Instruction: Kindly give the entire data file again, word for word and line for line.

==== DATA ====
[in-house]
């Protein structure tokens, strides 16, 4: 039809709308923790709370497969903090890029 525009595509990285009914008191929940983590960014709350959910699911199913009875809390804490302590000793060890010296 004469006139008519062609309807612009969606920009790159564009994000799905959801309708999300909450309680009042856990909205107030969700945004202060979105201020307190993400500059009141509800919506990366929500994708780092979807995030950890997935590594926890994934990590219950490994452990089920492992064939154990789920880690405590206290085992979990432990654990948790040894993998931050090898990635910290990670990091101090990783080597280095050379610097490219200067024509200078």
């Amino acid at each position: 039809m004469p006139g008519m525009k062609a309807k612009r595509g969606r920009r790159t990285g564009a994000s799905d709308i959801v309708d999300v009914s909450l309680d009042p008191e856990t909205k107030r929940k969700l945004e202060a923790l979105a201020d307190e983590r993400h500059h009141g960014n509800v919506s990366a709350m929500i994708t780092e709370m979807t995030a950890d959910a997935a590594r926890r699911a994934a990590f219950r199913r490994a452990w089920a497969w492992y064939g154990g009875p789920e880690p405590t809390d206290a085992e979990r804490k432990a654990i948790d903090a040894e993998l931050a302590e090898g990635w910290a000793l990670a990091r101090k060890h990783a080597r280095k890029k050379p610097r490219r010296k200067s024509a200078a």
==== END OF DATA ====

[in-house]
């Protein structure tokens, strides 16, 4: 039809709308923790709370497969903090890029 525009595509990285009914008191929940983590960014709350959910699911199913009875809390804490302590000793060890010296 004469006139008519062609309807612009969606920009790159564009994000799905959801309708999300909450309680009042856990909205107030969700945004202060979105201020307190993400500059009141509800919506990366929500994708780092979807995030950890997935590594926890994934990590219950490994452990089920492992064939154990789920880690405590206290085992979990432990654990948790040894993998931050090898990635910290990670990091101090990783080597280095050379610097490219200067024509200078």
């Amino acid at each position: 039809m004469p006139g008519m525009k062609a309807k612009r595509g969606r920009r790159t990285g564009a994000s799905d709308i959801v309708d999300v009914s909450l309680d009042p008191e856990t909205k107030r929940k969700l945004e202060a923790l979105a201020d307190e983590r993400h500059h009141g960014n509800v919506s990366a709350m929500i994708t780092e709370m979807t995030a950890d959910a997935a590594r926890r699911a994934a990590f219950r199913r490994a452990w089920a497969w492992y064939g154990g009875p789920e880690p405590t809390d206290a085992e979990r804490k432990a654990i948790d903090a040894e993998l931050a302590e090898g990635w910290a000793l990670a990091r101090k060890h990783a080597r280095k890029k050379p610097r490219r010296k200067s024509a200078a």